Rusty, what you say is very interesting and I am pleased that the snow plough route is not taught in The USA. I suppose, the very lose snow plough I attempt as I descend the slope is the "wedge" you speak of.   I guess, all I can do is ask the ski school if they are willing/able to teach me another way.  If not, then I won't continue with lessons as like you say, skiing should be enjoyable.  I feel it would be a great shame though as I can see my improvement in other areas. :(   We shall see.

Catweasel, the slope I go to is made of a type of play carpet an it is quite soft to land on.  I am told it is faster than the usual bristly honeycomb dry ski slopes. 

The difference between the 'snowplow' and 'wedge' is really pretty small, they are both the same shape. The difference is just with a 'wedge' you're not generally taught to use it to stop on steeper slopes. Don't give up on lessons just because they call it a different name.

Have your instructors talked about turning yet? How steep a slope are you plowing on? If it's anything other than the flattest slope at the centre, go back to the flattest slope and get your stance dialled there, see if you can start turning there. You don't have to go straight to parallel turning, turning in a smaller wedge will still be easier on your legs than going straight in a mega plow!

I first skied on dryslope, and raced on it whilst I was at uni (Southampton dryslope too Catweasel), it's rubbish and I hope never to return to it, but if it's all you've got it'll help you a ton before you get to some real snow, where you will understand what proper skiing is all about!
post #10 of 28
Ben
Here is my two cents and it might not be worth a dime.  Sounds like the "snow plow" is not for you.  Althought a wedge is a great way to help beginner start controling their speed and turning, when it grows to the size you are talking about you have almost no chance of turning.  Here is the problem... skis are easy to turn, twist and or pivot when they are flat on the snow.  But when in the "plow" they are no where close to flat.  However without a "plow" to control your speed that net invades your personal space quick.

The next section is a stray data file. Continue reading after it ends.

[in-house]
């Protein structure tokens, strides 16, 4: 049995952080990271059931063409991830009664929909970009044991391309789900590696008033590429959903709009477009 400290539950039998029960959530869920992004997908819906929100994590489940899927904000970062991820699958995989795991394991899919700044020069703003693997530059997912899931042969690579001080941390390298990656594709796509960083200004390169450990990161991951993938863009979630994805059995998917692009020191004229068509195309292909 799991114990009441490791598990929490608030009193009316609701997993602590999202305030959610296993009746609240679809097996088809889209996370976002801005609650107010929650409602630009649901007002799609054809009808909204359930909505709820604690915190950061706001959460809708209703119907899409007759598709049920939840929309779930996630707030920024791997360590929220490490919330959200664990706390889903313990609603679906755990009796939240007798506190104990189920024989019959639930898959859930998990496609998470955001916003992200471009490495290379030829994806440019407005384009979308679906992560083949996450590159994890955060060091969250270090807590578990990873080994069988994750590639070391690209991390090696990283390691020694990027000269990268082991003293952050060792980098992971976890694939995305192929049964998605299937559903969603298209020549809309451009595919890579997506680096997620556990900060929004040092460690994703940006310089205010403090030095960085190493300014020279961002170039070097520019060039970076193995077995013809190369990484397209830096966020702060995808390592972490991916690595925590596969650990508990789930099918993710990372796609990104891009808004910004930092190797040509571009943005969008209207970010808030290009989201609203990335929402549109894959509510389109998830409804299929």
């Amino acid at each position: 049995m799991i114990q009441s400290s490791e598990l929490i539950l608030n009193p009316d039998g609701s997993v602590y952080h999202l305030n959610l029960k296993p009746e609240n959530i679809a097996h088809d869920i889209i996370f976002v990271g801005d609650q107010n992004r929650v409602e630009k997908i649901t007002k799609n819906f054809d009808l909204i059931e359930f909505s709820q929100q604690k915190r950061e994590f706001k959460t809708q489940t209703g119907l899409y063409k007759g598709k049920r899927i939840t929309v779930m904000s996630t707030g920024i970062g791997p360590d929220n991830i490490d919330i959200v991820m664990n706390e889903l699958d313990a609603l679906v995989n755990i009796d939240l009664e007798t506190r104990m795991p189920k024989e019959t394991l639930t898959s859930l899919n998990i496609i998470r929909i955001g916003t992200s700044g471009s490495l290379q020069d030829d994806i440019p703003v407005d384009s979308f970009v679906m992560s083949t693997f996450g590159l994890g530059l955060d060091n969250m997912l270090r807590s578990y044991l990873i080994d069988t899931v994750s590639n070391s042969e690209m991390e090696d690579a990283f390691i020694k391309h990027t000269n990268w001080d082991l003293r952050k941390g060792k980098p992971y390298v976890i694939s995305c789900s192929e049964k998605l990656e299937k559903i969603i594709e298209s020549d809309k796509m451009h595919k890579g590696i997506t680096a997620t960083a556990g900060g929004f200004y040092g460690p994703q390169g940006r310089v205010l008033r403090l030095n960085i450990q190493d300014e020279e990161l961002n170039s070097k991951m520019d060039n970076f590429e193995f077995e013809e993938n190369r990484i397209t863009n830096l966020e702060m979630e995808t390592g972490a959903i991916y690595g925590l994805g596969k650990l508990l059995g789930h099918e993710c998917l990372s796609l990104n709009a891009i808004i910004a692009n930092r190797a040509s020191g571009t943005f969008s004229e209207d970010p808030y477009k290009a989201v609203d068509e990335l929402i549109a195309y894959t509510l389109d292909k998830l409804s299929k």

I suggest you spend some time making traverses with your skis both in a SMALL wedge and parallel.  The down hill ski will have some edge angle and that is ok.  You can still steer that ski in the direction you want to go to turn and control your speed.  When you traverse with your skis parallel gain a feel for the inside ski flat on the snow.  If you can steer the tip uphill you got it if that ski gets caught on the snow and you are unable to turn it it is not flat.
Also where possible learn to side slip with your skis parallel.  This will teach you edge control.
Turning is about steering, twisting, guiding, pointing your skis where you want to go.  A wedge is a great place to start for most but if it don't work fix it a different way.
Good luck 
The Rusty is worth listening to.
post #11 of 28
Thread Starter 
Jim, yes the instructors have got everyone who has plowed properly to do plow turns.  I have not even attempted this yet as I have not got to grips with the plow.